January 19, 2015 – It’s the next-best thing to self-driving cars.
A Sarasota-based maker of systems that connect golf carts and other low-speed vehicles has a new product that:
Gives businesses the ability to know where each of its carts are geographically and if they are operating correctly, to control their speed in various locations and, if necessary, stop them altogether for safety or security reasons.
Gives customers a wealth of information with a 10-inch color touchscreen, from two-way communications, to directions to a destination, to announcements about upcoming events and even to specials offered at nearby restaurants.
And the company, GPS Industries LLC, has landed a big initial customer for its Visage system — the 7,000-acre Casa de Campo resort in the Dominican Republic.
There, 80 four-passenger golf carts made by Georgia-based Club Car are equipped with GPSI’s Visage Resort Edition system. More will be equipped with the system as the 41-year-old resort upgrades its 300-cart fleet, said Ben Porter, GPSI CEO.
Because the resort does not have shuttles, it instead supplies guests and employees with golf carts.
They have a lot of ground to cover. The resort on the Dominican Republic’s southeastern coast includes a 245-acre shooting center, a polo and equestrian club, a tennis center, a yacht club and its own artisans’ village, Altos de Chavon, modeled on a 16th century Mediterranean village.
The 6-year-old GPSI developed its products for the golf industry, and now controls fleets of carts and keeps players informed at major courses such as Desert Mountain in Scottsdale, Arizona; The Polo Club in Boca Raton; the Congressional Country Club in Maryland; and Trump National Doral Miami.
Although Casa de Campo has 90 holes of championship golf, GPSI’s system will be used by guests at its resort or living in its villas to get around the huge property established on the site of a sugar plantation by the Gulf & Western Industries Inc., according to the resort’s website.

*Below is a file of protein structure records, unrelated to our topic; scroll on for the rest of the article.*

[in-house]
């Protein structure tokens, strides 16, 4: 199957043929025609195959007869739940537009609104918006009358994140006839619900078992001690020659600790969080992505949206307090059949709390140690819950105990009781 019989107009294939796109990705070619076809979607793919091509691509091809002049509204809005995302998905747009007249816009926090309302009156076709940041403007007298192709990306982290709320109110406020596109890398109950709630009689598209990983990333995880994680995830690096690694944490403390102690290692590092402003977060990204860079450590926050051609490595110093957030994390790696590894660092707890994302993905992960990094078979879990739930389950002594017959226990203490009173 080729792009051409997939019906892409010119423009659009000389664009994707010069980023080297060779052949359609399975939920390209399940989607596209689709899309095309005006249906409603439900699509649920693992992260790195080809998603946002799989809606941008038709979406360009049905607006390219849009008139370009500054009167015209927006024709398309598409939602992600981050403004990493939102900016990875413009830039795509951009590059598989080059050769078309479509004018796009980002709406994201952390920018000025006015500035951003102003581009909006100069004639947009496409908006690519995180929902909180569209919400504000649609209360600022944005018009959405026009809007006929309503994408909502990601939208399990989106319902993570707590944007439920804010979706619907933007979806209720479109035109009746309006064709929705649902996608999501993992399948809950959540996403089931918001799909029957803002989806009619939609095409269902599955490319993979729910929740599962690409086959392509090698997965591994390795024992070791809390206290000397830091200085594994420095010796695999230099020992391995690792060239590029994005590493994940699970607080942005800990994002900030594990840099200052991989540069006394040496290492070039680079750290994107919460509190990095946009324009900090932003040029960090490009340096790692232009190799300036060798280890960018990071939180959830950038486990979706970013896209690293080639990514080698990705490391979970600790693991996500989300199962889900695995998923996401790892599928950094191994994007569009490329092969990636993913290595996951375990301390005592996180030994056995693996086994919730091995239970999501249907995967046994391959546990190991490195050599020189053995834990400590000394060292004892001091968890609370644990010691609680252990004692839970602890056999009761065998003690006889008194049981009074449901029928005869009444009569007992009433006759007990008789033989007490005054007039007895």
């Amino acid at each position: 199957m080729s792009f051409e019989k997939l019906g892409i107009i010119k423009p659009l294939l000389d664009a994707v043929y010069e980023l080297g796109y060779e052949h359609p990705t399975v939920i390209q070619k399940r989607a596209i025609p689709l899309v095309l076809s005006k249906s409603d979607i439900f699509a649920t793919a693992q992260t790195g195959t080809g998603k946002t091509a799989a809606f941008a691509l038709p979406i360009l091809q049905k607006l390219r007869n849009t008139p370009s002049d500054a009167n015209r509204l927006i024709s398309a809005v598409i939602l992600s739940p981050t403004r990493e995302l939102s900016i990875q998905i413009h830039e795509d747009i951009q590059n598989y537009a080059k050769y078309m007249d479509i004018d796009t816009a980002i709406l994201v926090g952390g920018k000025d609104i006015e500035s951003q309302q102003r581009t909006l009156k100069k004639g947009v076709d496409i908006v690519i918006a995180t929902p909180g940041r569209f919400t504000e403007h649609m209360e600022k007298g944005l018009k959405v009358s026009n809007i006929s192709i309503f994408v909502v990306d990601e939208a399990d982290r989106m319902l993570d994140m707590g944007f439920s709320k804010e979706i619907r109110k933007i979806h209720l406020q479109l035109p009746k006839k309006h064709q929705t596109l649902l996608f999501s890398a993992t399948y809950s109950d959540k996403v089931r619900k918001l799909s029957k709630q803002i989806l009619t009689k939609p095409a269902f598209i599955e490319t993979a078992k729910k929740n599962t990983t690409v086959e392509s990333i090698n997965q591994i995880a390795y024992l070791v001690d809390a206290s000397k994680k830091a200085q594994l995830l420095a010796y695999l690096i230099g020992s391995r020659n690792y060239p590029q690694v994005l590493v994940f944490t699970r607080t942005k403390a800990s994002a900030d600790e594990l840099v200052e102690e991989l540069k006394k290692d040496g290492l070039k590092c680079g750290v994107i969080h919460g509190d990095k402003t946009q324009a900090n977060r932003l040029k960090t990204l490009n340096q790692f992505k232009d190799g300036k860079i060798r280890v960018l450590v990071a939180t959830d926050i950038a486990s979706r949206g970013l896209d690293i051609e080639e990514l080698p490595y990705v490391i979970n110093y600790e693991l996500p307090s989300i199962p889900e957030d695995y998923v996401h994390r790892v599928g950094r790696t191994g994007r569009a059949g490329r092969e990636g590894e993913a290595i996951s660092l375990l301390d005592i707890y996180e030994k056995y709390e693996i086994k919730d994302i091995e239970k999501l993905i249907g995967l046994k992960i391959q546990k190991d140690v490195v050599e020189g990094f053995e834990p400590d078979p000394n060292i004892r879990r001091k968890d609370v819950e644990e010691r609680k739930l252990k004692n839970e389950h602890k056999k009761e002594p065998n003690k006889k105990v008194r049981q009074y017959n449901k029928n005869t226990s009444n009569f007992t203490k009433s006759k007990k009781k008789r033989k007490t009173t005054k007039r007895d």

“It is the launch of a new commercial segment for GPSI and our exclusive partner, Club Car, that expands our collective fleet management and telematics into nongolf applications and is GPSI’s introduction into additional commercial opportunities,” Porter said in a statement.
Those opportunities include master-planned communities, college campuses, military installations and manufacturing plants, he said.
The system also is helping to sell real estate. It can display an on-screen overview of a property as a golf cart passes it.
The GPSI equipment, installed at the Club Car factory, can cost as little as $15 per car per month, depending on what services the customer wants, Porter said.
Porter describes those GPSI services as “channels,” and the company does begin to sound a bit like a fledgling media empire.
“GPSI’s Visage Media Network represents the largest connected audience of golfers at courses worldwide. Sponsored content is featured on more than 25,000 screens, with nearly 40 million page views monthly,” according to a GPSI statement.
Sending all that data wirelessly takes some infrastructure, though. The company says it uses Wi-Fi to deliver larger files, such as video or large graphic files. The vehicles report their locations and communicate with the Visage management software via cellular networks.
The company, which has 40 employees in its Sarasota office at 1074 N. Orange Ave. and 30 employees in 14 countries, with offices in Austin, Texas, Great Britain and Hong Kong, is clearly not done growing.
It says it expects 35 percent annual growth this year, compared with 2014, and is developing applications to enable users to stay connected with their social media and professional networks while creating, managing and sharing content.
How better to celebrate a great vacation or a great golf score than to post it on Facebook?